>self-archiving rights, having given away both their papers and their
>rights for free. It is only to pay for peer review and certification --
>and that only after S/L/P toll-gate receipts no longer cover that cost,
>and all other costs and barriers have been eliminated. And the source
>of those funds will be the S/L/P savings themselves; before that, yet
>another unnecessary and counterproductive access toll, this time on the
>author rather than the reader, would be outrageous.

You and I agree that access should be free and that authors/institutions
should pay. I see PDF reprints as one means of speeding the transition
from the present system.

>> Also because, _anything_ that helps researchers learn the benefits of free
>> access will accelerate the move to free access to all articles.
>That is true, but the full benefits of free access are already available from
>free self-archiving. Hence nothing more is to be learnt from adding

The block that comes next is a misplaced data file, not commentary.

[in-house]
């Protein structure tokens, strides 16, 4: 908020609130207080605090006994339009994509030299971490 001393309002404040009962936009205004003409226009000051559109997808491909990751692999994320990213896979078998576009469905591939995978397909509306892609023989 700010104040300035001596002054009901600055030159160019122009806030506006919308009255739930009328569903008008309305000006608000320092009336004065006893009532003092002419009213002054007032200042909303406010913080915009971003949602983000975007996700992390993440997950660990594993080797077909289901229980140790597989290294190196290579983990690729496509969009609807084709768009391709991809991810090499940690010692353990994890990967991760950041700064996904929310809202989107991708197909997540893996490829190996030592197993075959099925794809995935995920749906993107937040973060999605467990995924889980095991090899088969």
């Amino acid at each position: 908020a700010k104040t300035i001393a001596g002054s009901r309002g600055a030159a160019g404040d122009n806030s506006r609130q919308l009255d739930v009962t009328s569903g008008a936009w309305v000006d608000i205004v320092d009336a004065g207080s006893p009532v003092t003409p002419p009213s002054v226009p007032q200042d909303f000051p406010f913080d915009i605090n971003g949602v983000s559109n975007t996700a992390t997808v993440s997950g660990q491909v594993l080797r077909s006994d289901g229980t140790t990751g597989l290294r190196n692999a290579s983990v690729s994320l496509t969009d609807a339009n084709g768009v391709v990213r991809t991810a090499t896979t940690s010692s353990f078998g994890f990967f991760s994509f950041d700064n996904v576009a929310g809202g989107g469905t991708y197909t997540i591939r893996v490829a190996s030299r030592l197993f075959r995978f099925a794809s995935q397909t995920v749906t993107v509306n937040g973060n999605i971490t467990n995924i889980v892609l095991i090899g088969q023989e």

>needless expenditures to them! We must UNlearn the habit of supporting
>needless, access-denying cost-barriers.

PDF reprints are not an access-denying cost barrier. They make an author's
work totally and permanently free in the official form for the cost of 100
paper reprints--something that more than 90% of authors pay (in the
journals for which I have data).

>> And finally, because allowing publishers to profit during the move to free
>> access should make them not fight it so hard.
>I disagree. A surcharge for self-archiving would only entrench the status
>quo more firmly. The only thing that will convince publishers that they
>need to phase out needless services and costs, cede archiving to
>self-archiving, and scale down to quality control/certification only
>will be clearly disappearing S/L/P revenues as a consequence of user
>preference for the free self-archived versions.
>Some support is needed during the transition, I agree, but not support
>that just entrenches the status quo and weighs it down with yet another

Free Web access to journal articles is not the status quo. PDF reprints
achieve it for a fee that most authors already pay.

To learn more about PDF reprints (a.k.a electronic reprints and e-reprints)
go to

Tom Walker

Thomas J. Walker
Department of Entomology & Nematology
University of Florida, PO Box 110620, Gainesville, FL 32611-0620
E-mail: FAX: (352)392-0190
Received on Wed Feb 10 1999 - 19:17:43 GMT